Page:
Author Topic: Prop shop gives used set pieces a second act  (Read 1050 times)

BrianDzyak

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Prop shop gives used set pieces a second act
« on: April 26, 2015, 08:42:01 PM »
http://www.latimes.com/news/nationworld/nation/la-na-prop-shop-20130702-dto,0,1614383.htmlstory


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When TV, film and ad productions wrap, props usually get thrown away. Film Biz Recycling in New York finds new homes for them instead.
BY TINA SUSMAN
PHOTOGRAPHY BY CAROLYN COLE
REPORTING FROM NEW YORK


It was the dead of winter, and Eva Radke needed fresh mint.

Not just a few sprigs to garnish a leg of lamb. Radke, who was working as an art coordinator on a toothpaste commercial, needed piles of verdant mint to make the ad work, and she wasn't going to get it in New York in January.

She found a Florida grower who flew the mint to New York in a private plane. She arranged for a heated truck to meet the mint at the airport and rush it to the production studio. Then she watched as the director rejected the lush herb, whose journey had cost about $8,000, in favor of plastic leaves. "They look more real," he told her.

"My heart hurt. I was insulted for the mint plants," said Radke, who had an idea that cold day in 2007.

Rather than toss the mint, she offered it to friends and colleagues. The mint was snapped up. If she could save the mint, she thought, she could save hundreds of thousands of props and set pieces: sagging sofas, fake Peking ducks and outmoded lie detector machines, to name a few, that would otherwise be trashed when productions wrapped.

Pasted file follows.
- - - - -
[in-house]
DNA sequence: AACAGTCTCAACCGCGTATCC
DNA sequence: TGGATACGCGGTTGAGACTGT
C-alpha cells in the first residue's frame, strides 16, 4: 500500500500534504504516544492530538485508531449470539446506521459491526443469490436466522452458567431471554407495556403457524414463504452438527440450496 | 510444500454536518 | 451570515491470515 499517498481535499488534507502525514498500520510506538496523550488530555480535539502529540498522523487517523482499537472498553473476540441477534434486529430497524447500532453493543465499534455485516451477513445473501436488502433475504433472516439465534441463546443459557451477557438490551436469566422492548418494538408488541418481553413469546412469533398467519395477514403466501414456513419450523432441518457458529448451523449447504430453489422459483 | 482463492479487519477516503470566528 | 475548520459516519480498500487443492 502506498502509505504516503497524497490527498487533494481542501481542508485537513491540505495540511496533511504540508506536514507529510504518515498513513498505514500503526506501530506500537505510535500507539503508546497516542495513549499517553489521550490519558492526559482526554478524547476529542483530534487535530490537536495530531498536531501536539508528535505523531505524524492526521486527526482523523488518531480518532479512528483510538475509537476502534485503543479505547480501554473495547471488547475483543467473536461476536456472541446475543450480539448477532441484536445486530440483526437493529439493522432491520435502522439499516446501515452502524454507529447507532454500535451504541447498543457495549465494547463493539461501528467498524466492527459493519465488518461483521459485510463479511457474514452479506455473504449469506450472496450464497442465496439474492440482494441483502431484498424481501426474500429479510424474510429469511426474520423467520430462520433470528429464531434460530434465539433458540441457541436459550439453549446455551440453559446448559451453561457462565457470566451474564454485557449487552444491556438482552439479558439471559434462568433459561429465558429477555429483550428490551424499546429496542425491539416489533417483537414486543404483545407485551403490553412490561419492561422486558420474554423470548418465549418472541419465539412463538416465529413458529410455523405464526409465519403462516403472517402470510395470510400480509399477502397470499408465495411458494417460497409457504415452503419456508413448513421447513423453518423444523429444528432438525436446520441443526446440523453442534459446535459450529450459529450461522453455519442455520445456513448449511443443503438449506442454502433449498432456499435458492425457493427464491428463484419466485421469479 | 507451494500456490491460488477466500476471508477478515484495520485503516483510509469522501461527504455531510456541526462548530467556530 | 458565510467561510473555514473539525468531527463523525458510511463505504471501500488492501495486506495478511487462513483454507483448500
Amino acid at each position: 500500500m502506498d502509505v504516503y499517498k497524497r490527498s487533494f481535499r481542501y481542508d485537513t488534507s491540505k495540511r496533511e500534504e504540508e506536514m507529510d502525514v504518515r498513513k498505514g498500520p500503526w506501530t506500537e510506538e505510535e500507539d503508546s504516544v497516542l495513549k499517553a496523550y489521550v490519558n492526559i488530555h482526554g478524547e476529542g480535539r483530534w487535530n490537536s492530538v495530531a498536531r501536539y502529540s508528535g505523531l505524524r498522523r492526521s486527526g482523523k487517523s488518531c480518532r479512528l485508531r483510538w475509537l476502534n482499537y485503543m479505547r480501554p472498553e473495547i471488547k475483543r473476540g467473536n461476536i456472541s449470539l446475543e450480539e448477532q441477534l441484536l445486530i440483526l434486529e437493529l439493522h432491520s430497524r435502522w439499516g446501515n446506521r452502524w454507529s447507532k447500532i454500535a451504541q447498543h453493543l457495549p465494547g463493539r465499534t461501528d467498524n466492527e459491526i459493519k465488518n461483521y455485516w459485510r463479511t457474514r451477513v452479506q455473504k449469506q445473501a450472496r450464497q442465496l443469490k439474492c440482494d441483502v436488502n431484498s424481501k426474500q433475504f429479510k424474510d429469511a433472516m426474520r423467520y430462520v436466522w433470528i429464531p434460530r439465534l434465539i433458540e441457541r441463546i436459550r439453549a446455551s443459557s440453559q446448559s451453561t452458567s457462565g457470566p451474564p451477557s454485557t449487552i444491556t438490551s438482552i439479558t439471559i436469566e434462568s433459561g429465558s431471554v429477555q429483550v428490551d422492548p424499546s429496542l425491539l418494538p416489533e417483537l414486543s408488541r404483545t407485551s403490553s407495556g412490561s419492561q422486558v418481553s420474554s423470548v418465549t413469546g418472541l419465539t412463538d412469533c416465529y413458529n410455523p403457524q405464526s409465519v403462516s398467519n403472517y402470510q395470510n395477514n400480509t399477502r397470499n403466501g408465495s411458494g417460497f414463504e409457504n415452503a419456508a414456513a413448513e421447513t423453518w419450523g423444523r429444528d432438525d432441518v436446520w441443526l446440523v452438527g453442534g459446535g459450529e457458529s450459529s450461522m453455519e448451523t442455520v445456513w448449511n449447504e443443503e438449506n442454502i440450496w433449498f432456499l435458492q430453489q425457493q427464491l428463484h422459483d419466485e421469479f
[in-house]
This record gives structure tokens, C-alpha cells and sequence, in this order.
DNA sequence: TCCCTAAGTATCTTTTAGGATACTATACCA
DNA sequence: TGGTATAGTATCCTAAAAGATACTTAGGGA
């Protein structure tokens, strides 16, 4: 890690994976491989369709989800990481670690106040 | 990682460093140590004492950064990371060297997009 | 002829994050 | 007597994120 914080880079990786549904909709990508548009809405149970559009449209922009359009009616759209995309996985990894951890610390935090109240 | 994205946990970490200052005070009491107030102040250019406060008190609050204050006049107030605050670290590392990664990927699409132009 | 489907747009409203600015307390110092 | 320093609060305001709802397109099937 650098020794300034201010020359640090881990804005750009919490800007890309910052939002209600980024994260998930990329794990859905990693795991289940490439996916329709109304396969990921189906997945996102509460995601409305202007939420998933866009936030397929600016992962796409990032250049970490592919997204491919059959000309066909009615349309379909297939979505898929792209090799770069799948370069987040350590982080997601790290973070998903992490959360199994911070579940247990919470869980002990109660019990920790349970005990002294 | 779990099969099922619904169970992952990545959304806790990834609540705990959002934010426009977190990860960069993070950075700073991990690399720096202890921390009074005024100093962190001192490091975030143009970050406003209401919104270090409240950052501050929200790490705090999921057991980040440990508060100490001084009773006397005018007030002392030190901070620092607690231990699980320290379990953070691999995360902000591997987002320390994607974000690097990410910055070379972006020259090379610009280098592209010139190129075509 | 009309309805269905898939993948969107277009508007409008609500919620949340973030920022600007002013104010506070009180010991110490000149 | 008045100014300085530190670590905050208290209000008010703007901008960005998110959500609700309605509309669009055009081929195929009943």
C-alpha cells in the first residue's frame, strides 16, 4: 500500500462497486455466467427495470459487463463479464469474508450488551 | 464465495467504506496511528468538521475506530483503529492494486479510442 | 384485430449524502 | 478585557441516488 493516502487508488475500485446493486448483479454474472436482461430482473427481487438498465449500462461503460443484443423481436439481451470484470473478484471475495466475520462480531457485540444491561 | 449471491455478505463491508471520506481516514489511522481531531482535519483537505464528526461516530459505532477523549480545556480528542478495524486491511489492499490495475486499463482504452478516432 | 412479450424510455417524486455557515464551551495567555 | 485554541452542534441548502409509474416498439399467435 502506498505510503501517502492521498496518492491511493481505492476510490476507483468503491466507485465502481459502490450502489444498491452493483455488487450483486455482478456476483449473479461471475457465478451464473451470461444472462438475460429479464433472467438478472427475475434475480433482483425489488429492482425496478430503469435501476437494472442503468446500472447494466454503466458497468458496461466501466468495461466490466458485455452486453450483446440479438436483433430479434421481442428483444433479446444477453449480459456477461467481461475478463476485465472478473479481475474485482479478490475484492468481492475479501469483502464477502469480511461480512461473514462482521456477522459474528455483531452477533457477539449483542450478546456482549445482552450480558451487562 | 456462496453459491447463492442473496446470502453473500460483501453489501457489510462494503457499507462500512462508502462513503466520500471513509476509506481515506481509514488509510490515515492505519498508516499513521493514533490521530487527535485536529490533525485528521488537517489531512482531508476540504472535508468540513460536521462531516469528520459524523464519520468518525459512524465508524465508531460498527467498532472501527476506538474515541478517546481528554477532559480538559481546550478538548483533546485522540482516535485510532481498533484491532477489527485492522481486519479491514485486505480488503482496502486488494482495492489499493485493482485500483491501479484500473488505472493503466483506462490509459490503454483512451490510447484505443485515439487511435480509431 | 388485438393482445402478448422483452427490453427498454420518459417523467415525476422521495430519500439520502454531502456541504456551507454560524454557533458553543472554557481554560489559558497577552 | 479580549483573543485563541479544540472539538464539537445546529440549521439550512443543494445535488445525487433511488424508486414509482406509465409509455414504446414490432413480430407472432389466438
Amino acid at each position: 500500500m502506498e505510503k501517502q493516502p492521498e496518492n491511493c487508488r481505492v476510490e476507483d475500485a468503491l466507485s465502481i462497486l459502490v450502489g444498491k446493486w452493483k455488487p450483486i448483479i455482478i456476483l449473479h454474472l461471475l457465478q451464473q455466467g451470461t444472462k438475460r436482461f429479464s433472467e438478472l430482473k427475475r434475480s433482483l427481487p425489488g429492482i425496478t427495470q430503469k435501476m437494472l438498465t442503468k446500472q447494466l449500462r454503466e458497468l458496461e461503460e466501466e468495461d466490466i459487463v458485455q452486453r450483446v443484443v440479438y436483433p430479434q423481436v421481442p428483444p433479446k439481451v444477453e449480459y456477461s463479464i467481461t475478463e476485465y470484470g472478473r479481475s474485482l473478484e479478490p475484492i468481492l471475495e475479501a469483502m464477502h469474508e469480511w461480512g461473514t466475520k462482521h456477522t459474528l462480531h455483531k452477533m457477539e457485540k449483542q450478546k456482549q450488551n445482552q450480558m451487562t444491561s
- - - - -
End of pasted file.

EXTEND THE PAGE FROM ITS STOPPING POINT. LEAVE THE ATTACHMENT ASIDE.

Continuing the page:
Film Biz Recycling was born a year later, and today it occupies an 11,000-square-foot warehouse in Brooklyn, where the detritus of New York's entertainment industry from films and TV, music videos, advertisements and stage productions has a home as it waits to be rented, recycled for charity or bought by people looking for that red Formica dining set, that faded pea-green couch, that bearskin rug with the head attached.

Recycling is a relatively new concept in the entertainment industry. When a production wraps, there's usually no time to find second homes for castoff items.

"Everything must go. That's the mentality after a shoot," said Kris Barberg of EcoSet, a North Hollywood company that is hired by advertisers to make their shoots more environmentally friendly. "The crews and trucks drive away, and who knows where that stuff goes?"

Barberg said that from her company's experience, a TV commercial produces an average of about 1,000 pounds of waste per day of shooting. She called Radke's operation unparalleled despite the fact that discarded props are an issue in Hollywood as well as New York. The problem is exacerbated in New York because of the lack of storage space. It's often simpler and cheaper to hire someone to haul everything away to a landfill.